You’ve heard of Los Cabos, right? While it's the official name of the southern corner of Baja California, it's most famous for its popular resort town Cabo San Lucas, Mexico’s premiere spring-break destination. The birthplace of Sammy Hagar’s Cabo Wabo, with its trademark Cabo Wabo Tequila. Home to pricey condo complexes and over a dozen golf courses. And, of course, a frequent cruise-ship stop and coed party spot.
It’s the perfect place for an all-American vacation, that is. But if you want to avoid the crowds, go off the grid, and have a more authentic experience, but still be on the beach, consider other alternatives. First, keep driving on the (mostly) four-lane Highway 19, past the desolate mountains, dazzlingly beautiful beaches, and tiny and remote taco stands, until it turns into a dirt road with a few stop lights (seriously, watch out for those stoplights—they come out of nowhere). Welcome to Todos Santos, population just over 5,000.
It’s one of only 30 communities in Mexico to receive the honor of a “Pueblo Magico,” or “Magical Town,” a designation awarded for retaining its authentic historic and artistic charm. There are at least 20 art galleries on these dusty streets, such as the Galeria Logan, Gabo, and the Faces of Mexico Ethnic Art Gallery, which features some of the area’s traditional masks.
A surfers’ haven, there’s still plenty of places to have a drink—in a more relaxed fashion than the crazed nightlife up the road in Cabo. Take the Hotel California (no relation to the popular song, despite what so many tourists believe) located on the main drag, Calle Juarez. The hotel is home to two restaurants, La Coronela and Santo Vino Bistro, and even makes its own Hotel California Tequila. Founded in 1947 by a Chinese immigrant named Mr. Wong, “El Chino” brought ice from nearby La Paz to serve the only cold beer to Todos Santos. Along with the lobby and the restaurants, the hotel’s 11 rooms are decked out floor-to-ceiling with artwork, representing the true feel of the town.
There’s something for music lovers too—in 2012, Peter Buck of REM started the Todos Santos Music Festival with the Hotel California to benefit the Palapa Society, a nonprofit that benefits local children and their families. The 2013 festival, which ran for three weeks in January, included the Minus 5, the Posies, the Baseball Project, the Elected, Jon Langford, Joseph Arthur, and Alejandro Escovedo and the Sensitive Boys.
Stick around for February, and there’s the Todos Santos Art Festival, five days of folk dancing, music, and theater performances. There are also workshops teaching local music and folk dancing, and guest speakers on everything from turtle conservation to domestic-violence prevention.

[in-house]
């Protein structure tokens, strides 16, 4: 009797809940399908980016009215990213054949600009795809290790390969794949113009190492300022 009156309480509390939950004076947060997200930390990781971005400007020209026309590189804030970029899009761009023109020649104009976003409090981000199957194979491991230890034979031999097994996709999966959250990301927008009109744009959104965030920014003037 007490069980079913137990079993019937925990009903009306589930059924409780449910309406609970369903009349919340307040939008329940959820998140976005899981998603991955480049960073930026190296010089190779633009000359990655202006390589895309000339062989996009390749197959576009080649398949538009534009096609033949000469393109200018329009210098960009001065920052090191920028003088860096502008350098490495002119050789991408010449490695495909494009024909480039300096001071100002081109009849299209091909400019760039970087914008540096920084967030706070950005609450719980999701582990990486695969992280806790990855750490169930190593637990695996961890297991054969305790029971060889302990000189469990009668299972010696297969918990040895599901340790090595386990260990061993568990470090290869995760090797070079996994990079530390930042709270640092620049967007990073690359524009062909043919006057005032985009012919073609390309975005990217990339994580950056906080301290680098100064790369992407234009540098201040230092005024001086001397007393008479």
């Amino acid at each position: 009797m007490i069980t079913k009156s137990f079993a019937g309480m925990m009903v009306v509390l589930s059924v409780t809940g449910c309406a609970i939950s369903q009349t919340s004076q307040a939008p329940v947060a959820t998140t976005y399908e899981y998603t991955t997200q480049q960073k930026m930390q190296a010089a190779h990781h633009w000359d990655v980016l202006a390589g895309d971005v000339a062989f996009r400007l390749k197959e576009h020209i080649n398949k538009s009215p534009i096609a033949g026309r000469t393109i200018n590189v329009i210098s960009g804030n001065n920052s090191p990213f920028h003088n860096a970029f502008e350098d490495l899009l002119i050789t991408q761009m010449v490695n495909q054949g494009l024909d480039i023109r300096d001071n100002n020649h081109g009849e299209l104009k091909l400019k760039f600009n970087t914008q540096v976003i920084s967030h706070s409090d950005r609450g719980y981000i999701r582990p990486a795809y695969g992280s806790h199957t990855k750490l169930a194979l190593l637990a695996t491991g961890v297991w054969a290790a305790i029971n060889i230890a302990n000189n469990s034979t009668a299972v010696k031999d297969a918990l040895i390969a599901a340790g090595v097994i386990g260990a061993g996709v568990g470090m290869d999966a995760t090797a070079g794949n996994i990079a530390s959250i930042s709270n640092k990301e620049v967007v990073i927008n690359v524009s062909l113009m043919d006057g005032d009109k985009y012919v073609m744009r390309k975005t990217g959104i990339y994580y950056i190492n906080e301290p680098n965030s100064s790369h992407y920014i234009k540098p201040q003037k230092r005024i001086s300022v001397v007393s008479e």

Besides art and music, don’t forget the beaches. And oh, are there are beaches in Todos Santos. The town is located just near Playa Pescadero, near the tiny town of El Pescardo. Take a left at the Pescadero Pemex station at the beginning of town, and you’re there, with a long stretch of sand and waves perfect for surfing. There’s also the new upscale hotel Rancho Pescardo, with a restaurant, bar, two outdoor pools, and surfing lessons.
For seasoned wave riders, there’s also Playa San Pedrito and Playa la Pastora. Whale watchers—a popular activity in the first three months of the year—can check out Playa la Cachora.
If it’s swimming in the Pacific you’re after, there are very few beaches in Cabo that are safe—except for the jaw-dropping Playa Cerritos. To truly get off the grid, Playa Cerritos is just a few miles up the road on Highway 19. Take a left on Highway 19 at kilometer 66 to reach the oasis, which includes the luxury boutique hotel Hacienda Cerritos with four pools (including two infinity pools) and a helicopter pad, and the more traditional hotel and condo complex Cerritos Surf Colony. Playa Cerritos is a world of its own, with surf lessons, local artisans selling trinkets, massages on the beach, and horse-riding lessons. And of course, the Cerritos Beach Club, which offers music, breakfast and lunch—and service direct to your beach chair. There’s even Day of the Dead bartenders, reminding everyone that this is still Mexico.
There’s a whale-watching bar open to the public at Hacienda Cerritos, the 10-bedroom plantation-style hotel atop a cliff overlooking the beach. Grab a beer, sit at the tiny table at the edge of the balcony, and watch as the sun descends into the ocean. You’ll realize that there’s nothing in life more important than this moment.